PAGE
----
One of the pillars of our Torah and ingrained character of our nation is the giving of charity. As Maimonides observed in the 12th century, every Jewish community that he had seen throughout the world had an established fund for the indigent. In fact, it is the only Misvah which the Torah records as having been performed by each of our Patriarchs: Abraham, Isaac, and Jacob.
And so we read in this week’s Parashah, “You shall tithe all the produce of your fields.” Our sages famously interpret the unusual Hebrew wording to also mean, “You shall tithe, and through that become wealthy.” Accordingly, the Torah promises material wealth for tithing. One might think that by giving charity one is depleting his assets.
This is not so, says the Torah, giving charity does not impoverish, but on the contrary, one receives much more than he gives.
The Hafets Haim illustrates the folly of withholding charity with a parable.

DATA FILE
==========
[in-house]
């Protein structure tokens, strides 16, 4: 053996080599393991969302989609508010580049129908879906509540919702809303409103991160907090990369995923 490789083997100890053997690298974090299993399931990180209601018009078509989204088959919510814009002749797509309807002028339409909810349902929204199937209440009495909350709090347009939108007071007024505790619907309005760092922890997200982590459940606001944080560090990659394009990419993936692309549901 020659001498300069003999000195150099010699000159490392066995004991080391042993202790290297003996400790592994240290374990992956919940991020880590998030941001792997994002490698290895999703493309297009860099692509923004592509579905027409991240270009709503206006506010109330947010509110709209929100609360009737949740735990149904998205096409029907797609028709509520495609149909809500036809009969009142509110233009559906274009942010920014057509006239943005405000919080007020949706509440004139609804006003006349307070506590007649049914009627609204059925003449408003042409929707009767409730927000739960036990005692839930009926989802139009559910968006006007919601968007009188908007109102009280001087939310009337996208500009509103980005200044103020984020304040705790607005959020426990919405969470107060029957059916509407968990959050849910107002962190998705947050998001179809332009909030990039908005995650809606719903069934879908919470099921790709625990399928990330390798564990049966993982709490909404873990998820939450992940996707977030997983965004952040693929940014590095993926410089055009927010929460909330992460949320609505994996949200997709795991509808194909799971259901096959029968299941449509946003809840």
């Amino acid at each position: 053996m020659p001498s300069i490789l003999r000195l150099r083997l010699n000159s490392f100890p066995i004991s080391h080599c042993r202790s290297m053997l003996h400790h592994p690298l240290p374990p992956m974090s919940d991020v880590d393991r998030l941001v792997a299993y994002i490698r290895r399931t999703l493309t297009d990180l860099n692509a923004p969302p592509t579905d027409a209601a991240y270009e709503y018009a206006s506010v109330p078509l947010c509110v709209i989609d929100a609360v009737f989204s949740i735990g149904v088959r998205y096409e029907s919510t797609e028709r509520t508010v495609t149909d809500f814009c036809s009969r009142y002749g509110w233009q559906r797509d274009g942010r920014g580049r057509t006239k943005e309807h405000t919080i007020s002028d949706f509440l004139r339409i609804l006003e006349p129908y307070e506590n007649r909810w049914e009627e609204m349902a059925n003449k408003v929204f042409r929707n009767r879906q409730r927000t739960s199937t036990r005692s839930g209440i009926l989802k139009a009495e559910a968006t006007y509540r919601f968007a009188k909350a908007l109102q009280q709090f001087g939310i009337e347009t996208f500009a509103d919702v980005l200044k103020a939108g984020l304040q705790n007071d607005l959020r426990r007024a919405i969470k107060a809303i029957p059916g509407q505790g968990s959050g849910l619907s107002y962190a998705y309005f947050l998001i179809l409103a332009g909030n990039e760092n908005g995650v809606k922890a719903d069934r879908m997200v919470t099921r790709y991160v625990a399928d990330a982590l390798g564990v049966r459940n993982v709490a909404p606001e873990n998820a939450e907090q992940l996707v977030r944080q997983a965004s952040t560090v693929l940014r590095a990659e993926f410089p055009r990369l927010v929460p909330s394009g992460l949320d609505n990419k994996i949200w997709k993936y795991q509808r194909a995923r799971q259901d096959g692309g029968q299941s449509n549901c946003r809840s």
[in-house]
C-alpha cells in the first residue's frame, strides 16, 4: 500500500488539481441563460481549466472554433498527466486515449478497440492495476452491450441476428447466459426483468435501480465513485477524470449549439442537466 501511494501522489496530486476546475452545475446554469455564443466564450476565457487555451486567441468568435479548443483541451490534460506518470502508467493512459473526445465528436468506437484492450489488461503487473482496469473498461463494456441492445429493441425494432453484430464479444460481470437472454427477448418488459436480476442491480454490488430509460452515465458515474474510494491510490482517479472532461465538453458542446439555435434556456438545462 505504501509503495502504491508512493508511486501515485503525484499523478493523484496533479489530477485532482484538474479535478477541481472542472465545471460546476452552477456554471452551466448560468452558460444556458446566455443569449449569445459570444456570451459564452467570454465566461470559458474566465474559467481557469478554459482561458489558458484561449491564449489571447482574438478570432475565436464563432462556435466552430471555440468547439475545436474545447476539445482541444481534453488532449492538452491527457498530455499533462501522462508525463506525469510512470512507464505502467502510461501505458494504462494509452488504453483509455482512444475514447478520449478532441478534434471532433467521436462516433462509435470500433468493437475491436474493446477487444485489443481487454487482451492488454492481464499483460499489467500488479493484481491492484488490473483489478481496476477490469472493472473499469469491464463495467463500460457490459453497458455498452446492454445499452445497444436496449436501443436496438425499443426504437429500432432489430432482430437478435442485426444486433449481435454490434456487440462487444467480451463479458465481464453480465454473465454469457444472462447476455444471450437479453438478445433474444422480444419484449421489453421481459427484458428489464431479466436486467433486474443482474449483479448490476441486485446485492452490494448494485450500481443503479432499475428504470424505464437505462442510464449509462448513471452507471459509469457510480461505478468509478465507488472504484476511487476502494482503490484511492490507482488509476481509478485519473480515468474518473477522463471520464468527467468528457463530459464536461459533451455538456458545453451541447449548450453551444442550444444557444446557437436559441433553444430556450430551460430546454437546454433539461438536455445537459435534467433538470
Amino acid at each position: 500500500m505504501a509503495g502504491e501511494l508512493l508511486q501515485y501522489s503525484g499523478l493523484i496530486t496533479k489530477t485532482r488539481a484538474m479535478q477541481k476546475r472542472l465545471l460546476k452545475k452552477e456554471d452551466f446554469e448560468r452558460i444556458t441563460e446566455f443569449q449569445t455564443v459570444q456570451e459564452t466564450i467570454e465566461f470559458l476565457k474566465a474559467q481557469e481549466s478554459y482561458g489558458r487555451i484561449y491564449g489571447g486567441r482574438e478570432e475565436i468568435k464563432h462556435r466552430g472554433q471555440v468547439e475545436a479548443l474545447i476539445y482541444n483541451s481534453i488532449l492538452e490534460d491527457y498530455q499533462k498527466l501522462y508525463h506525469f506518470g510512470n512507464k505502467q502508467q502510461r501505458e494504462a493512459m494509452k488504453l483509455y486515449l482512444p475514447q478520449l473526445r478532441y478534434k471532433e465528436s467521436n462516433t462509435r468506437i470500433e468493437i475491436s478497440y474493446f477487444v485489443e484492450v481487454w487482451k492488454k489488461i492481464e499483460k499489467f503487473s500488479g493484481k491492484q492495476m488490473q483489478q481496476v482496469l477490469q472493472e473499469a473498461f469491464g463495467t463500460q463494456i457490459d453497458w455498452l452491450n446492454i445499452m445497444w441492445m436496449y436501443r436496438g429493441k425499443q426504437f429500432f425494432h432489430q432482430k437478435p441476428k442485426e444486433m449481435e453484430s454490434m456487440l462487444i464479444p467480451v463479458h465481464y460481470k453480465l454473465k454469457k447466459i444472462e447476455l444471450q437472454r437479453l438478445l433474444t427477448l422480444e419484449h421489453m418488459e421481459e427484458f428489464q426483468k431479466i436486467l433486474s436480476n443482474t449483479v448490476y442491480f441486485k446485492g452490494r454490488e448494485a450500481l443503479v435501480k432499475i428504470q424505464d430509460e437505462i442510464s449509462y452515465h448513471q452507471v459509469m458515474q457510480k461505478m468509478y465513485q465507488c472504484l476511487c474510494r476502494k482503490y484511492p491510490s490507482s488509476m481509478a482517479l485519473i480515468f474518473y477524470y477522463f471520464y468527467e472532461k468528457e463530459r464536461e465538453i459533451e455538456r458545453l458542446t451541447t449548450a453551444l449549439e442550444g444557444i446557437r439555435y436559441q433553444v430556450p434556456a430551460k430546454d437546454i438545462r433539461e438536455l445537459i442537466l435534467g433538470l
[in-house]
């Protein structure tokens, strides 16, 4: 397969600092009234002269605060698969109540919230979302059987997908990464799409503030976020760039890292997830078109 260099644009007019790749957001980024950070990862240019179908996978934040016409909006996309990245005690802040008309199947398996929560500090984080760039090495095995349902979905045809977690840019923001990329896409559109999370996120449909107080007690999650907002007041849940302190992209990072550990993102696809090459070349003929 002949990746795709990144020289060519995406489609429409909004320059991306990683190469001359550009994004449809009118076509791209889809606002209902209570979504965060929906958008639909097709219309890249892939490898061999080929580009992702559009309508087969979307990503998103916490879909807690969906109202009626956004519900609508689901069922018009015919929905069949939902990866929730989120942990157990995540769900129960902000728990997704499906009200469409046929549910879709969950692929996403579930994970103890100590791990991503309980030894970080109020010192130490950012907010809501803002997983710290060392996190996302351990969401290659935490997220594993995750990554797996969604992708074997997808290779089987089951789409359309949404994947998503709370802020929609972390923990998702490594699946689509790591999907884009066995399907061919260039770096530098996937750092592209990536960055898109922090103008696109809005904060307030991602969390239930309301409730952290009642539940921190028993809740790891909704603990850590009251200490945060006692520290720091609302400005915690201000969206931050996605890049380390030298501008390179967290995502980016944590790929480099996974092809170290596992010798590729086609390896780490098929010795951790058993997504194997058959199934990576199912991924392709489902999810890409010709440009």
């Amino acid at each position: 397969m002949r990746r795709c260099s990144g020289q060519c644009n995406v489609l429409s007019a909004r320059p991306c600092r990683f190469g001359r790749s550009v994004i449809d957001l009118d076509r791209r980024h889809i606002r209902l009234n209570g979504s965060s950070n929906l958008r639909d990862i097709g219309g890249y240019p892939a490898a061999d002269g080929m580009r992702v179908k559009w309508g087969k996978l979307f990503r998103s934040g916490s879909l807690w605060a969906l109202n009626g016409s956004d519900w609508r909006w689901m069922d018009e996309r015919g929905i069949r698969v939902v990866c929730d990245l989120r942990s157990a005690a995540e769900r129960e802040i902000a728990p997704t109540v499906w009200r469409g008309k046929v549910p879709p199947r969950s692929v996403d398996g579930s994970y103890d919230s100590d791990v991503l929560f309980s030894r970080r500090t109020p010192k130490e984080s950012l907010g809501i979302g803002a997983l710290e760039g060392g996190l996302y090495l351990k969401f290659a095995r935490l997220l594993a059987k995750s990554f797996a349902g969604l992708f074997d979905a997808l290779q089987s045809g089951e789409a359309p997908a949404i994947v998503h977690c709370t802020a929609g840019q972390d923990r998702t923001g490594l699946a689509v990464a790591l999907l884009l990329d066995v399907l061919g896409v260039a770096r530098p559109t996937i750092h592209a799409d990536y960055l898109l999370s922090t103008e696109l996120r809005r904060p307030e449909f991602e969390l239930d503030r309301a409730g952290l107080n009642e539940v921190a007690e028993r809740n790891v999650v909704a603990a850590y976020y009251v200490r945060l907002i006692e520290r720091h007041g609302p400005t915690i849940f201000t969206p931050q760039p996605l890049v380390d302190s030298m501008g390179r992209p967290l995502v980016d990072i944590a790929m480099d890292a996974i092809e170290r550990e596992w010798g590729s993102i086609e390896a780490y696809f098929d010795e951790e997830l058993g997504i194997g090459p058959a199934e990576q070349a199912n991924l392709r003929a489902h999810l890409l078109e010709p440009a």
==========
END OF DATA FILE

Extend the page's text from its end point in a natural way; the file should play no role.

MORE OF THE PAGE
A peasant brought his farm produce to the market, and in order to count the amount of bundles of each sale, he had the buyer put a small coin into a container for each bundle of grain that was delivered so that by counting the coins they would know the number of bundles purchased. When the buyer’s attention was diverted, the peasant stole several coins from the container, not realizing that with each coin he stole, he lost the price of a bundle of grain. The small gain by theft was far offset by the loss of payment for his merchandise.
A person might think that he is saving money by not giving charity, but in reality, it will result in a long term loss. With charity, as with other Misvot, making a short term expenditure is a wise investment to receive a long term gain.